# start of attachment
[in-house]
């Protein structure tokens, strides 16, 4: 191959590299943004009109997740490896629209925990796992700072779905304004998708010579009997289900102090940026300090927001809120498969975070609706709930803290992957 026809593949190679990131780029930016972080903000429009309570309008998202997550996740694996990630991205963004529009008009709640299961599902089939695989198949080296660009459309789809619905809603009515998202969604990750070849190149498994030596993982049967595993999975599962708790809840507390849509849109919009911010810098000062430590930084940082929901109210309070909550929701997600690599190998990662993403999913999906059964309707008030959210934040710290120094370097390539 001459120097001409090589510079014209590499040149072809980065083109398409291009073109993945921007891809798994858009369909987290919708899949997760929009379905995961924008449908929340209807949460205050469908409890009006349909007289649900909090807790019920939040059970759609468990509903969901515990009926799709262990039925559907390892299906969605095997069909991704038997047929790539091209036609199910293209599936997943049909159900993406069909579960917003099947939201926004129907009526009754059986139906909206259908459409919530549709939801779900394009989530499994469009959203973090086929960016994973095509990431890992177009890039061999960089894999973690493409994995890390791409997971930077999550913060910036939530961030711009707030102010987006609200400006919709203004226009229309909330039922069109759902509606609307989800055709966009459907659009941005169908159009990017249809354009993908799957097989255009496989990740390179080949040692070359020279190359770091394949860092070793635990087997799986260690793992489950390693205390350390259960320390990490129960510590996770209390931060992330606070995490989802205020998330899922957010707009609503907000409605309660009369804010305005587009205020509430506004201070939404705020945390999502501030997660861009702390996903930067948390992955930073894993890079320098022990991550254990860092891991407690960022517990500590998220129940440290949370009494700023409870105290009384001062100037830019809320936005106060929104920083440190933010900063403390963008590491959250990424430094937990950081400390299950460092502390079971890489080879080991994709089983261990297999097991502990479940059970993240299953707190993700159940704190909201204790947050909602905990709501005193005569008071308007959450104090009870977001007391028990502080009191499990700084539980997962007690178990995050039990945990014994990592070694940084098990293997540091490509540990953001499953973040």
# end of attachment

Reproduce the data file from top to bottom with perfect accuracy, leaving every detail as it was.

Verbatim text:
[in-house]
């Protein structure tokens, strides 16, 4: 191959590299943004009109997740490896629209925990796992700072779905304004998708010579009997289900102090940026300090927001809120498969975070609706709930803290992957 026809593949190679990131780029930016972080903000429009309570309008998202997550996740694996990630991205963004529009008009709640299961599902089939695989198949080296660009459309789809619905809603009515998202969604990750070849190149498994030596993982049967595993999975599962708790809840507390849509849109919009911010810098000062430590930084940082929901109210309070909550929701997600690599190998990662993403999913999906059964309707008030959210934040710290120094370097390539 001459120097001409090589510079014209590499040149072809980065083109398409291009073109993945921007891809798994858009369909987290919708899949997760929009379905995961924008449908929340209807949460205050469908409890009006349909007289649900909090807790019920939040059970759609468990509903969901515990009926799709262990039925559907390892299906969605095997069909991704038997047929790539091209036609199910293209599936997943049909159900993406069909579960917003099947939201926004129907009526009754059986139906909206259908459409919530549709939801779900394009989530499994469009959203973090086929960016994973095509990431890992177009890039061999960089894999973690493409994995890390791409997971930077999550913060910036939530961030711009707030102010987006609200400006919709203004226009229309909330039922069109759902509606609307989800055709966009459907659009941005169908159009990017249809354009993908799957097989255009496989990740390179080949040692070359020279190359770091394949860092070793635990087997799986260690793992489950390693205390350390259960320390990490129960510590996770209390931060992330606070995490989802205020998330899922957010707009609503907000409605309660009369804010305005587009205020509430506004201070939404705020945390999502501030997660861009702390996903930067948390992955930073894993890079320098022990991550254990860092891991407690960022517990500590998220129940440290949370009494700023409870105290009384001062100037830019809320936005106060929104920083440190933010900063403390963008590491959250990424430094937990950081400390299950460092502390079971890489080879080991994709089983261990297999097991502990479940059970993240299953707190993700159940704190909201204790947050909602905990709501005193005569008071308007959450104090009870977001007391028990502080009191499990700084539980997962007690178990995050039990945990014994990592070694940084098990293997540091490509540990953001499953973040």